Now we come to Iaijutsu and the introduction of Kata Hon-Iai Sho to 4 Kyu Yonkyu.
Kata Hon-Iai Sho gives us an opportunity to practice the basics of Iaijutsu. This is a basic sword kata, with the aim of teaching the basic cut and at the same time gaining an understanding of the handling of the sword. It may seem like many, but nevertheless important details. Accelerate slowly and divide the moments at first. Try to practice each part at least 20-30 times.
The points emphasized are:
- Nuki, drawing of the sword.
- Kiri, the cut.
- Chiburi, to shake off the blood from the blade.
- Noto, resheathing the sword.
- Zanshin, to keep one’s attention on the opponent even after defeating him.
All these steps must be coordinated and carried out quickly without any hesitation. The kata also begins with Enzan no Metsuke. Metsuke means “looking beyond the mountains” (not just seeing the opponent). Kokyu, breathing is important. Take a few slow breaths and find the rhythm before the start. Don’t be in too much of a hurry!
1. Hilding the sword in your right hand, you perform a standing bow (tachirei).
2. To ni Rei! Holster the sword against the left hip.
3. The starting position: Find calm and focus.
4. Nuki: You take a right step forward, draw and cut Gyaku kesa giri, reverse diagonal cut from Your left side.
Push forward the tsuba with your thumb, bring forward the saya and angle it about 90 degrees. Don’t spin the whole saya around! The cut doesn’t come straight from below! In your move, you must cut 45 degrees diagonally upwards from left to right. Step right forward with nuki and cut Gyaku kesa giri. Pull back the saya at the same time as You draw.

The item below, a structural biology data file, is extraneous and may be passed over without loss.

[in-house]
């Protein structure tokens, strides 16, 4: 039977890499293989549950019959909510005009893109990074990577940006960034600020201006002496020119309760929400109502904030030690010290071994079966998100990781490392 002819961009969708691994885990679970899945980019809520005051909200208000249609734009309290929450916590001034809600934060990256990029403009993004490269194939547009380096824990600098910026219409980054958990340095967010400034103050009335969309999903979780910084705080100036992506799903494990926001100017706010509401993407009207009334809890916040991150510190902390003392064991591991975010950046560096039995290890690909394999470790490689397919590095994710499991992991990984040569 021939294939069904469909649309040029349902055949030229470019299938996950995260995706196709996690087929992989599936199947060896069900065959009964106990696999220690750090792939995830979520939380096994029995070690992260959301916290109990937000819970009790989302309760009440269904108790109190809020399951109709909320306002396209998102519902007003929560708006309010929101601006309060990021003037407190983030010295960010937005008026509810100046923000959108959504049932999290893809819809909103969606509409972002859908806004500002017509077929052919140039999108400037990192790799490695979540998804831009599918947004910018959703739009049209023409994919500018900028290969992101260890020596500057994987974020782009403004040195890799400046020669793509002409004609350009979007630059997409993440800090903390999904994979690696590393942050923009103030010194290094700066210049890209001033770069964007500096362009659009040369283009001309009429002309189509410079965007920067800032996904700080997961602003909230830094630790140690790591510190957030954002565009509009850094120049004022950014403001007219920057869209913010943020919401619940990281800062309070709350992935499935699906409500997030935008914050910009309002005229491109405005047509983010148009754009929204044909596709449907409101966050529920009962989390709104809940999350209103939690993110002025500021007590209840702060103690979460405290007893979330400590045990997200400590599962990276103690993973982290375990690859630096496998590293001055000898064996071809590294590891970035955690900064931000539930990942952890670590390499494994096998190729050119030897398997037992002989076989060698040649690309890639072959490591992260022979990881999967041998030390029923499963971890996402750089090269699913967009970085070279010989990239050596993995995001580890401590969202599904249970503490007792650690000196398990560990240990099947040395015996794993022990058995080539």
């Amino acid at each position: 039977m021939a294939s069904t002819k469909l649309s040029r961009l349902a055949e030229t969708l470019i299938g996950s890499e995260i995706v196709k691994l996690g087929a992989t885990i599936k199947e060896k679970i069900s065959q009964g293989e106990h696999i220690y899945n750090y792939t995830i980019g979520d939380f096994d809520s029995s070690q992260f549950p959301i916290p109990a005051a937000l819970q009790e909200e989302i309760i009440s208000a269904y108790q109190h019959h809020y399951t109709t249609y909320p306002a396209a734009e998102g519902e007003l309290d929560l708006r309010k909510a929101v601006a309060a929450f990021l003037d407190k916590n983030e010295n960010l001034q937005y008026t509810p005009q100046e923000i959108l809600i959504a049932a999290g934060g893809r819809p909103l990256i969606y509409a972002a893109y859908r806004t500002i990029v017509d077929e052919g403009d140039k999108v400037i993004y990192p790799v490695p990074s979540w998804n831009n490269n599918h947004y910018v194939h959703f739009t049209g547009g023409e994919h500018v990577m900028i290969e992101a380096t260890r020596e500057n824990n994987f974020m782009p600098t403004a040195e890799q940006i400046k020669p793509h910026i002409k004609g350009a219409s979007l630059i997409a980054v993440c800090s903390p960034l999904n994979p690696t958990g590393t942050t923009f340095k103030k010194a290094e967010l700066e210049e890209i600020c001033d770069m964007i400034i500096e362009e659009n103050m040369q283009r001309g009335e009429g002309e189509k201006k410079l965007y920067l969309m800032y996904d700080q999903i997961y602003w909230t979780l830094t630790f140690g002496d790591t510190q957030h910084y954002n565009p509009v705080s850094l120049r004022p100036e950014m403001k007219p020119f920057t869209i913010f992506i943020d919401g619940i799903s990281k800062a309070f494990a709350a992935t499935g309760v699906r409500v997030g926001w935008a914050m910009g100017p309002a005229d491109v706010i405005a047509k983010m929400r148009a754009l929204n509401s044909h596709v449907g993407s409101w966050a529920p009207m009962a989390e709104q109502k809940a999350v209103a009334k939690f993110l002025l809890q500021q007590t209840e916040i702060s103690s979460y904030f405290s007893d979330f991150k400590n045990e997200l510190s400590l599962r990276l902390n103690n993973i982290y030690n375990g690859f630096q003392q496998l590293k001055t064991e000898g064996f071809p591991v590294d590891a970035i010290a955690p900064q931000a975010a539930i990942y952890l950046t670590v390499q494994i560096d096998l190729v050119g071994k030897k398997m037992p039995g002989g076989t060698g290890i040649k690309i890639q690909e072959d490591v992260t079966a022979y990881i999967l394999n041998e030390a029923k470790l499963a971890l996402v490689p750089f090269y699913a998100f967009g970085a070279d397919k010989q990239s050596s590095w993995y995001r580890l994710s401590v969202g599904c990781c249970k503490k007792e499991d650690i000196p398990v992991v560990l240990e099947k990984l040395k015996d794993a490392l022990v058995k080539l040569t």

5. Jodan no Kamae: Step right back and raise the sword to Jodan no Kamae.
6. Kiri: Take right step forward and cut Shomen uchi. You will end up in Seigan no Kamae.
7. Chiburi (shake off the blood from the blade): Hold the tsuka gashira with your left hand, slightly relax your grip. Now you must perform the kaiten chiburi. With your right hand, you rotate the sword one turn counterclockwise and then strike with your right hand under the tsuba. Chiburi is a ceremonial part in kata! It is of course impossible to shake the blood off the blade.
8, Noto (bring the sword back into the scabbard): With your right hand, you now take a reverse grip in the tsuka (gyakute) and angle the back of the sword (mune) towards your left upper arm.
With your left hand, you grasp around the koiguchi (the opening of the saya, the ”carp’s mouth”). The thumb and index finger form like a padded gap. You extend your right hand forward and the back of the sword (mune) is allowed to slide along the padding. At the same time, you pull the saya backwards with your left hand. When the kissaki reaches the opening, the saya is now brought forward instead, allowing the saya and the tsuba to meet.
9. Zanshin (keeping the attention on the opponent even after defeating him): Reverse the saya with the left hand, the right hand grips around the tsuka gashira. Take the zanshin.